The last and “highest” phase in Goethe’s translation model occurs when the translator wishes to make original and translation perfectly identical, so that the one can e validly interchanged with the other. This mode generally finds resistance on the part of the reading public, for the translator who so strongly identifies with the original essentially gives up the originality (“Originalität”) of his own country. Ultimately, however, this mode of translation is of greatest value to the public and its mother tongue, for the unique rhythms and meters in the foreign idiom that the translator attempts to approximate, at first so strange and unappealing to mass taste, ultimately expands the variety, the suppleness of the mother tongue (3:555-56). This phase is similar to “style” in the domain of art; in both cases, the original object/language is represented in its unique, immanent essence.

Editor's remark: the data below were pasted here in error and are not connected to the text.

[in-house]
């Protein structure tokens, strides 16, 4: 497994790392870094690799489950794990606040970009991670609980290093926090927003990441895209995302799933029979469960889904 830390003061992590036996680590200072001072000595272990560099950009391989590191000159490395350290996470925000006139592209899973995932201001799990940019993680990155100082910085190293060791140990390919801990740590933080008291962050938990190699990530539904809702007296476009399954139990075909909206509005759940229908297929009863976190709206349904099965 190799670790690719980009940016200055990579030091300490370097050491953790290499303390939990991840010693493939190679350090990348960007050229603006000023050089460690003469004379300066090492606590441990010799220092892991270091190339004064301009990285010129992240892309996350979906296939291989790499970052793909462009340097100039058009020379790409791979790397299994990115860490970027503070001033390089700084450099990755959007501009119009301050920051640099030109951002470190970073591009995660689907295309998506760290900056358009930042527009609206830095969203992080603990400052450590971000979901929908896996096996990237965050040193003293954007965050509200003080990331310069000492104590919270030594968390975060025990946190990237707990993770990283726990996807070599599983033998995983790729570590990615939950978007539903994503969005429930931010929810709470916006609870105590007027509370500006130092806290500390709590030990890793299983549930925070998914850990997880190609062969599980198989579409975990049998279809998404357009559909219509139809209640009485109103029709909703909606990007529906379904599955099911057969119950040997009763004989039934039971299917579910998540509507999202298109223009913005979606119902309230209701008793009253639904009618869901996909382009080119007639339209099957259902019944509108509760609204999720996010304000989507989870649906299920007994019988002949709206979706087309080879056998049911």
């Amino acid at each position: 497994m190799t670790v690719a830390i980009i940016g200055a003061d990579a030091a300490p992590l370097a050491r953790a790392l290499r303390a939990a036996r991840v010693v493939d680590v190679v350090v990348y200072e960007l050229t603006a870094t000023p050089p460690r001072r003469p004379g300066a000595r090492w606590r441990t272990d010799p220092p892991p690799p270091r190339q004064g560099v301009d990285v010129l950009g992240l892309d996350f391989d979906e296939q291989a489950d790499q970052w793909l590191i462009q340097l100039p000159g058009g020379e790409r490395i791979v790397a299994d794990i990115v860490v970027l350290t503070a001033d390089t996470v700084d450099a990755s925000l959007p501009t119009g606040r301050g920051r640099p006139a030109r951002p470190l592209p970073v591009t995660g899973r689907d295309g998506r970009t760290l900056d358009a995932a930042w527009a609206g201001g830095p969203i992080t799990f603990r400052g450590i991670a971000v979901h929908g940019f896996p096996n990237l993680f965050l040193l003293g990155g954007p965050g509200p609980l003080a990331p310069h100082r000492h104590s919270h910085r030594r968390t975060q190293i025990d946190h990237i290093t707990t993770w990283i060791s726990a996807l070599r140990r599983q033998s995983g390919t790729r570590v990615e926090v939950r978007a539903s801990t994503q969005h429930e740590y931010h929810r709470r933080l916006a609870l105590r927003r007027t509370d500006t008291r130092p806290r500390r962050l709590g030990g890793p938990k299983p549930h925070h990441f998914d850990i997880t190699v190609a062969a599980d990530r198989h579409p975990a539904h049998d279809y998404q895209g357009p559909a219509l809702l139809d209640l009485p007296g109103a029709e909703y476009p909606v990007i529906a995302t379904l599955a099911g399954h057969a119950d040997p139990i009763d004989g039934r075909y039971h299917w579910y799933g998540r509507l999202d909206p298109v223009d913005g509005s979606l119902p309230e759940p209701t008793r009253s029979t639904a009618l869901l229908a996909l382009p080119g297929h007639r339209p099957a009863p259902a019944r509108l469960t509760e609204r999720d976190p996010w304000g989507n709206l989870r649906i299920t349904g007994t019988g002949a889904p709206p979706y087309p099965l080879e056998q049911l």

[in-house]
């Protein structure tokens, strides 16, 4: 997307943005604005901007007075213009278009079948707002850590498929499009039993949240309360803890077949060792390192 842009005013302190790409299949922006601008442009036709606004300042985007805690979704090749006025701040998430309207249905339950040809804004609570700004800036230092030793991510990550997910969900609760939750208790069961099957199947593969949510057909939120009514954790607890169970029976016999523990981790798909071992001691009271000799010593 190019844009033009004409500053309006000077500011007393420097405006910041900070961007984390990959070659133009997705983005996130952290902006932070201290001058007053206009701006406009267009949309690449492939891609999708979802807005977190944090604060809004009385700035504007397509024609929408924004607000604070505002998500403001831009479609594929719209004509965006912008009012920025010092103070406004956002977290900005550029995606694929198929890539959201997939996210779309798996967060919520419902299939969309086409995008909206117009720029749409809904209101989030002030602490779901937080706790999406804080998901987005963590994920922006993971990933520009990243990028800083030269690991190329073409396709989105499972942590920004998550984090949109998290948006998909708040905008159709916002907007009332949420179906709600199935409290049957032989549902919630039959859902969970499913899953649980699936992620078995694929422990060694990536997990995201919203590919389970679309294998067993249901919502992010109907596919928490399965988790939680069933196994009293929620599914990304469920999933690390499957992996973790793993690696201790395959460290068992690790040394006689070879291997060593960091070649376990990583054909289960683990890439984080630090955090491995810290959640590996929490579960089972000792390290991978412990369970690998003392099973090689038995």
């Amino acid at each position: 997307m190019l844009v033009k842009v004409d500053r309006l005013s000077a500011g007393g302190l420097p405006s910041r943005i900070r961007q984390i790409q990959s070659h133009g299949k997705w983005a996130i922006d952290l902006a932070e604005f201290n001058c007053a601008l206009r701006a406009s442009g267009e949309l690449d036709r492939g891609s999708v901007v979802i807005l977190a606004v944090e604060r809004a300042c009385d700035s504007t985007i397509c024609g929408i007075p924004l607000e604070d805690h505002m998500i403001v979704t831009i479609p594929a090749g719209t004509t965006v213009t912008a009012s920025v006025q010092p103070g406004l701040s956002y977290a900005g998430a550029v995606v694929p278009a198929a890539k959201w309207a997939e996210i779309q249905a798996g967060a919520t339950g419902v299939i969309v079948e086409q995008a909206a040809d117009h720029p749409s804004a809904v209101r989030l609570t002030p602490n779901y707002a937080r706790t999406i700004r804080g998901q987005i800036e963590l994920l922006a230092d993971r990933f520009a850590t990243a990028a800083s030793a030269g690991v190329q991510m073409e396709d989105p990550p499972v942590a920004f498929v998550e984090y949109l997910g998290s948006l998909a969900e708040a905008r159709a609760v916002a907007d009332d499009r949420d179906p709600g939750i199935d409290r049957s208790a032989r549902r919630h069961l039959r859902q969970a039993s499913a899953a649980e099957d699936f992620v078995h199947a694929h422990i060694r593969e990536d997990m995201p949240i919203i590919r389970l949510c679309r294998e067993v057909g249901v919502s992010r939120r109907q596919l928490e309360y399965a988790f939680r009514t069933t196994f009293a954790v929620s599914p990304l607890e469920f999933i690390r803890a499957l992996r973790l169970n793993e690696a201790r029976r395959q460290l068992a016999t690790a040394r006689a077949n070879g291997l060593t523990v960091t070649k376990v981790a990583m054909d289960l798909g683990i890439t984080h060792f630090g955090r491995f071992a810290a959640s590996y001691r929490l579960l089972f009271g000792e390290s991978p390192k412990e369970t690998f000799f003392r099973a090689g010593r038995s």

–John Pizer, The Idea of World Literature (Baton Rouge: LSU Press, 2006) 9.